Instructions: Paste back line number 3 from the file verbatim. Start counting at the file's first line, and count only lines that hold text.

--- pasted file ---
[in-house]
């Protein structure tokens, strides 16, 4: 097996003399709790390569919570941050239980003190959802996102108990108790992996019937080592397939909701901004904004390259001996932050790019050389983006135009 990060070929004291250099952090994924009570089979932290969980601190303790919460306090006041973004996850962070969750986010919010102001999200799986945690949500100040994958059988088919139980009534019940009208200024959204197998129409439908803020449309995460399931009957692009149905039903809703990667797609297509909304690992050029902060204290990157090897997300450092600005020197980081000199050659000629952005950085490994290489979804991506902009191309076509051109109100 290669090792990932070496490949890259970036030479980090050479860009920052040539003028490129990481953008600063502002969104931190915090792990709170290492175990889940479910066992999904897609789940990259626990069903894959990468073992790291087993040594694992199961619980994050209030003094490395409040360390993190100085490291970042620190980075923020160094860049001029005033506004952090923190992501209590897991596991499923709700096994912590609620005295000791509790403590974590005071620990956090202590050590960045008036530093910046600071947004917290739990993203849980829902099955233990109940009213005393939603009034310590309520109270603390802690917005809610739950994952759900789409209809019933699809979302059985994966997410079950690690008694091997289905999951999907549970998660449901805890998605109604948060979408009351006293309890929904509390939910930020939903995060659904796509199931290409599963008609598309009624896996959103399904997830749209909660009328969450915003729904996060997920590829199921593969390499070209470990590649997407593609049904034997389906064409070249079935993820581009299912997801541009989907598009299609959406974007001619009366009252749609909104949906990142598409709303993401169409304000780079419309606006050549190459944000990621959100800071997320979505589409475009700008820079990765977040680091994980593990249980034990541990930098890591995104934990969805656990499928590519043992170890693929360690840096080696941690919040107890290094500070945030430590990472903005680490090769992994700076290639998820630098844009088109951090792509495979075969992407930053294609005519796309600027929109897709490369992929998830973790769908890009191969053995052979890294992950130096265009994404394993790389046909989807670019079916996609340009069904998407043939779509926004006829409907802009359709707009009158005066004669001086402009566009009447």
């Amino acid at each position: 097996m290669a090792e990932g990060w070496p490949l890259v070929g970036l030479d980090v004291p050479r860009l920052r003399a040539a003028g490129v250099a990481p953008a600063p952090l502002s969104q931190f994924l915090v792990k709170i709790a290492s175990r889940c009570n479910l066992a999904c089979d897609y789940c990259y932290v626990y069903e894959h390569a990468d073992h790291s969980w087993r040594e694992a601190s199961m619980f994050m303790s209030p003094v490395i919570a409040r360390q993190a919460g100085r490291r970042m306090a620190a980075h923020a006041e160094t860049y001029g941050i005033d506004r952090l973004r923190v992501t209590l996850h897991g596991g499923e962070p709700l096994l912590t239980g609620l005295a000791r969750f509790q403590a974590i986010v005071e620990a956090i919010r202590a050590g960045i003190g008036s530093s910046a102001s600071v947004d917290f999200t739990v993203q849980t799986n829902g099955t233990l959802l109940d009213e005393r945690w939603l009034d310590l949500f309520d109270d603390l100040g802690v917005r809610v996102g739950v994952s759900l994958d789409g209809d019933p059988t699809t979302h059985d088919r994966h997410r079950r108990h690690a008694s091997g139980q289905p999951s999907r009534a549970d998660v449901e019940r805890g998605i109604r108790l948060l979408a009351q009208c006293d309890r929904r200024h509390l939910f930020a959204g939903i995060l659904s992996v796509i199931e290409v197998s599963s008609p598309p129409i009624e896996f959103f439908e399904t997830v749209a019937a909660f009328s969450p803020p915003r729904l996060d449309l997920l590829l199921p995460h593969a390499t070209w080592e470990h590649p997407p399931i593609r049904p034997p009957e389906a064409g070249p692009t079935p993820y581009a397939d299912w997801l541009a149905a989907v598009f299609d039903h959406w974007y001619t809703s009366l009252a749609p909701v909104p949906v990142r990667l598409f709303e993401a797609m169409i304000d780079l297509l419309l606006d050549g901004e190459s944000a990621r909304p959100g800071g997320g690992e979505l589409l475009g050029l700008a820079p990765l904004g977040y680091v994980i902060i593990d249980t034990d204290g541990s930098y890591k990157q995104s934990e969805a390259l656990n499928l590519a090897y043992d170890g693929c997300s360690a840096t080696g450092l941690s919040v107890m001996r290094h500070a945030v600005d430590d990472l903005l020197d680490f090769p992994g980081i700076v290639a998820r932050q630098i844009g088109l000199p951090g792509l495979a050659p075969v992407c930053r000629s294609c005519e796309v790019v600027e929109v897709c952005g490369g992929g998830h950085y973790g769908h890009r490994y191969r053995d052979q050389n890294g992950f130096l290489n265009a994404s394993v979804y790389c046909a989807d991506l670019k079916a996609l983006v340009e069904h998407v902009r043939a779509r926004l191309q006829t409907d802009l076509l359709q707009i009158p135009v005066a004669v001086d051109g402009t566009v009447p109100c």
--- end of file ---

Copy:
């Amino acid at each position: 097996m290669a090792e990932g990060w070496p490949l890259v070929g970036l030479d980090v004291p050479r860009l920052r003399a040539a003028g490129v250099a990481p953008a600063p952090l502002s969104q931190f994924l915090v792990k709170i709790a290492s175990r889940c009570n479910l066992a999904c089979d897609y789940c990259y932290v626990y069903e894959h390569a990468d073992h790291s969980w087993r040594e694992a601190s199961m619980f994050m303790s209030p003094v490395i919570a409040r360390q993190a919460g100085r490291r970042m306090a620190a980075h923020a006041e160094t860049y001029g941050i005033d506004r952090l973004r923190v992501t209590l996850h897991g596991g499923e962070p709700l096994l912590t239980g609620l005295a000791r969750f509790q403590a974590i986010v005071e620990a956090i919010r202590a050590g960045i003190g008036s530093s910046a102001s600071v947004d917290f999200t739990v993203q849980t799986n829902g099955t233990l959802l109940d009213e005393r945690w939603l009034d310590l949500f309520d109270d603390l100040g802690v917005r809610v996102g739950v994952s759900l994958d789409g209809d019933p059988t699809t979302h059985d088919r994966h997410r079950r108990h690690a008694s091997g139980q289905p999951s999907r009534a549970d998660v449901e019940r805890g998605i109604r108790l948060l979408a009351q009208c006293d309890r929904r200024h509390l939910f930020a959204g939903i995060l659904s992996v796509i199931e290409v197998s599963s008609p598309p129409i009624e896996f959103f439908e399904t997830v749209a019937a909660f009328s969450p803020p915003r729904l996060d449309l997920l590829l199921p995460h593969a390499t070209w080592e470990h590649p997407p399931i593609r049904p034997p009957e389906a064409g070249p692009t079935p993820y581009a397939d299912w997801l541009a149905a989907v598009f299609d039903h959406w974007y001619t809703s009366l009252a749609p909701v909104p949906v990142r990667l598409f709303e993401a797609m169409i304000d780079l297509l419309l606006d050549g901004e190459s944000a990621r909304p959100g800071g997320g690992e979505l589409l475009g050029l700008a820079p990765l904004g977040y680091v994980i902060i593990d249980t034990d204290g541990s930098y890591k990157q995104s934990e969805a390259l656990n499928l590519a090897y043992d170890g693929c997300s360690a840096t080696g450092l941690s919040v107890m001996r290094h500070a945030v600005d430590d990472l903005l020197d680490f090769p992994g980081i700076v290639a998820r932050q630098i844009g088109l000199p951090g792509l495979a050659p075969v992407c930053r000629s294609c005519e796309v790019v600027e929109v897709c952005g490369g992929g998830h950085y973790g769908h890009r490994y191969r053995d052979q050389n890294g992950f130096l290489n265009a994404s394993v979804y790389c046909a989807d991506l670019k079916a996609l983006v340009e069904h998407v902009r043939a779509r926004l191309q006829t409907d802009l076509l359709q707009i009158p135009v005066a004669v001086d051109g402009t566009v009447p109100c």